Read Republican Bill Denny's mailout (PDF). In the final hours before Election Day, candidates for state offices are making the final push to win over voters and outpace their opponents.
The race for attorney general between Republican Steve Simpson and incumbent Democrat Jim Hood has been one of the most contentious races. Marty Wiseman, director of the Stennis Institute of Government, said his guess is "as good as anyone's" but predicts that Hood will pull through.
"Jim Hood is such a vote getter," Wiseman said. "He has proven that in election after election from the first time he won the attorney general's race (to) 2007 when Haley Barbour was on the ballot for governor, and Hood got more votes than any other candidate on the ballot."
Wiseman said Simpson has put up a tough fight, but Hood's success in previous elections will be a boost for him. The Clarion-Ledger also endorsed Hood on Nov. 3. The Jackson Free Press endorsed him last week. Public Policy Polling reported today that Hood is leading the race by a 52 to 39 margin.
"Simpson comes from a political family who knows how to win office," Wiseman said. "This is a challenge for Hood, but I think Hood will still persevere."
Hood's campaign spokesman, Jonathan Compretta, said that Hood would spend today at the attorney general's office preparing his staff for the elections. Hood's election-night party is at the King Edward on Tuesday after the polls close.
"He will work with his lawyers to make sure everything is going well with voting, and to see if there are any problems circuit clerks may have," Compretta said about Hood's schedule today.
Simpson's campaign manager Scott Paradise did not return calls.
Democratic governor hopeful Johnny DuPree will make several stops in Jackson today to gather support from voters. At 12:45 p.m. DuPree attended a rally at Jackson State University as well as a rally at Tougaloo College at 4 p.m. and Millsaps College at 7 p.m. He will also make a few stops north of Jackson and the Delta. Tomorrow, Dupree will host an election-night party at the convention center in Hattiesburg.
Wisemann said that, according to polls he has viewed, the governor's race might be closer than expected. Public Policy Polling reports that Bryant is leading the race by 14 points.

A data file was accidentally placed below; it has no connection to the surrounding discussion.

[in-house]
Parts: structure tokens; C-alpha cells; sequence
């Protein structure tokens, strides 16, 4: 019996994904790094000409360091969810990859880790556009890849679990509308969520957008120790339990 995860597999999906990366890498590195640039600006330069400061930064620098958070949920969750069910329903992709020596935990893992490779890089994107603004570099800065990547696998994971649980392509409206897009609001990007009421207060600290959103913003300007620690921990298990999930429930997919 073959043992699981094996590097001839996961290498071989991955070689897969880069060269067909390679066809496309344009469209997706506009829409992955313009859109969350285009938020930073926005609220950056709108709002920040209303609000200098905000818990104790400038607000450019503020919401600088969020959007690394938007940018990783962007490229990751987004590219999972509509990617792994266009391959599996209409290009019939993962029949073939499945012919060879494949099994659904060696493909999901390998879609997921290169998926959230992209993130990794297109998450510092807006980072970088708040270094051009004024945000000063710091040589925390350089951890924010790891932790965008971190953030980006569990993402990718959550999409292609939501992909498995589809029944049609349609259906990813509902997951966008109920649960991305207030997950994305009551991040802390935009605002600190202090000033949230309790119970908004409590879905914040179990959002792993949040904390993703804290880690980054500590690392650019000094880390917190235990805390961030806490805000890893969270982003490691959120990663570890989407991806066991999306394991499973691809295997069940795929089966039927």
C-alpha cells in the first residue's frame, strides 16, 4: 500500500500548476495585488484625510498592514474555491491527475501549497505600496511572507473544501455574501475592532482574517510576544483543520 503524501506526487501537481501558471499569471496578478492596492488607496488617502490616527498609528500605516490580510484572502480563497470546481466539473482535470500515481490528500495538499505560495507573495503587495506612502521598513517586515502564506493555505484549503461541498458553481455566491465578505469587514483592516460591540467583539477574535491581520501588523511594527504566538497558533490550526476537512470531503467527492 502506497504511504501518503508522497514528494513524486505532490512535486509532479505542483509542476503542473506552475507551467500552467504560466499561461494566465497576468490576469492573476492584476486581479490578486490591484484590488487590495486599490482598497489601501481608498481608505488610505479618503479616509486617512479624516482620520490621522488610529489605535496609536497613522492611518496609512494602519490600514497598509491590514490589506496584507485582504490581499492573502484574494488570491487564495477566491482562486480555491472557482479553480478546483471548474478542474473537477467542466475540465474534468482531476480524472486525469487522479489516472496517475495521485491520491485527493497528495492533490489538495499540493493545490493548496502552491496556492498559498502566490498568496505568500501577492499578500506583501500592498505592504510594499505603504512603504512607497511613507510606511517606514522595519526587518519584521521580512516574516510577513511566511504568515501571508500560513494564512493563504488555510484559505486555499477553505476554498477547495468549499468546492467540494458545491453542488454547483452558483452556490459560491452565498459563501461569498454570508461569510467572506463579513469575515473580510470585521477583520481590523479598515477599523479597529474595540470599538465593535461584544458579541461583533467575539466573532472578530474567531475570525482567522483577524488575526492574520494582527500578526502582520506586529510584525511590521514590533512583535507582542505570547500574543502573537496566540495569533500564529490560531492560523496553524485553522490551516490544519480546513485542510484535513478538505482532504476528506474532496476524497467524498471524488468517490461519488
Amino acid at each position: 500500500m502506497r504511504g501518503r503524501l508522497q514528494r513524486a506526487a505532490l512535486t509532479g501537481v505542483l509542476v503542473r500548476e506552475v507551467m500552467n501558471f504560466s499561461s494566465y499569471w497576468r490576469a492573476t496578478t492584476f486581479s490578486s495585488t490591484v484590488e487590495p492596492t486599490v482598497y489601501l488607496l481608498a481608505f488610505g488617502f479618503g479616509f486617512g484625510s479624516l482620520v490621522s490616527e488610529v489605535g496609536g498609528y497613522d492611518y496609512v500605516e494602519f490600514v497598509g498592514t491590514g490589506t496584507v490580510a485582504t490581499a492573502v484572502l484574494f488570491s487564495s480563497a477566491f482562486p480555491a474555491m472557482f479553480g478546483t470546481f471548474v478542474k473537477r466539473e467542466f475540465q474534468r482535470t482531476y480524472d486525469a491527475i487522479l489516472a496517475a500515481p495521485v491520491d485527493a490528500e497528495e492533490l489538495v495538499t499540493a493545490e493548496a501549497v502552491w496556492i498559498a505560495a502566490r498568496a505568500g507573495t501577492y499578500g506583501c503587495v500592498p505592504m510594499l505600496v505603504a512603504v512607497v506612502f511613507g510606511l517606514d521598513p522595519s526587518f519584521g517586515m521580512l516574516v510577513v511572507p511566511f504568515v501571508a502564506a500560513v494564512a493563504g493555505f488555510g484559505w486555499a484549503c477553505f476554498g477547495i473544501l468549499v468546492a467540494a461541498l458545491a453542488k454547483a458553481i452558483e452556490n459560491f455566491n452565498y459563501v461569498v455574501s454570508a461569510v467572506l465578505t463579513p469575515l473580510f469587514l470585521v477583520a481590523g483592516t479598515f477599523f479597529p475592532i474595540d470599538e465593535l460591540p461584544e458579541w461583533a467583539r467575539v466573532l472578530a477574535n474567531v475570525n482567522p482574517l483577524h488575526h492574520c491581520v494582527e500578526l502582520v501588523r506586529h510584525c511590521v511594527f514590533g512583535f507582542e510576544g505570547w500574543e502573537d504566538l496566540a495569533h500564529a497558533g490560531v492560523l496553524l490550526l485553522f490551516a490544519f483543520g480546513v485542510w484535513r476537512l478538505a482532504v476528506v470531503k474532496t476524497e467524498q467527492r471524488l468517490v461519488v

"With an African American candidate being a nominee of a major party for the first time, a massive black voter turn out could close that gap," Wiseman said. "DuPree is in shouting distance of having a shot of making it a horse race. Am I predicting that he is going to win? No. I am saying that (it) is certainly not impossible."
Bryant hosted a final "Get Out the Vote" rally Saturday with former Arkansas Gov. Mike Huckabee in Walls, Miss.
The District 64 House of Representatives race between Democrat Dorsey Carson and incumbent Republican Bill Denny has heated up over mailouts. Denny has sent out a mailout claiming that Carson's campaign is "bankrolled by trial lawyer special-interest groups who want to roll back common-sense tort reform."
This morning, Carson said he is not a trial lawyer and does not get support from them.
"Out of the $100,000 we have raised, less than 2 percent has come from special interests and that has come from the construction industry, nurses and educators," Carson said. "We have more than 400 individual contributors."
Carson also sent out a mailout that included pictures of him posing with Republicans such as U.S. Sens. Roger Wicker and Thad Cochran, as well as U.S. Navy Secretary Ray Mabus, a former Democratic governor of Mississippi. On the mailout, Carson states that he wouldn't let "bipartisan bickering get in the way of helping Northeast Jackson and the Reservoir Ridgeland." Denny sent out a response, claiming that Carson was misleading voters to think that he is a conservative.
Carson said he will spend today knocking on doors in his district and trying to sway any undecided voters. "We are going to do everything we can until the polls close to get the word out," he said.
Carson's election-night party is tomorrow night at Hal & Mal's in Jackson.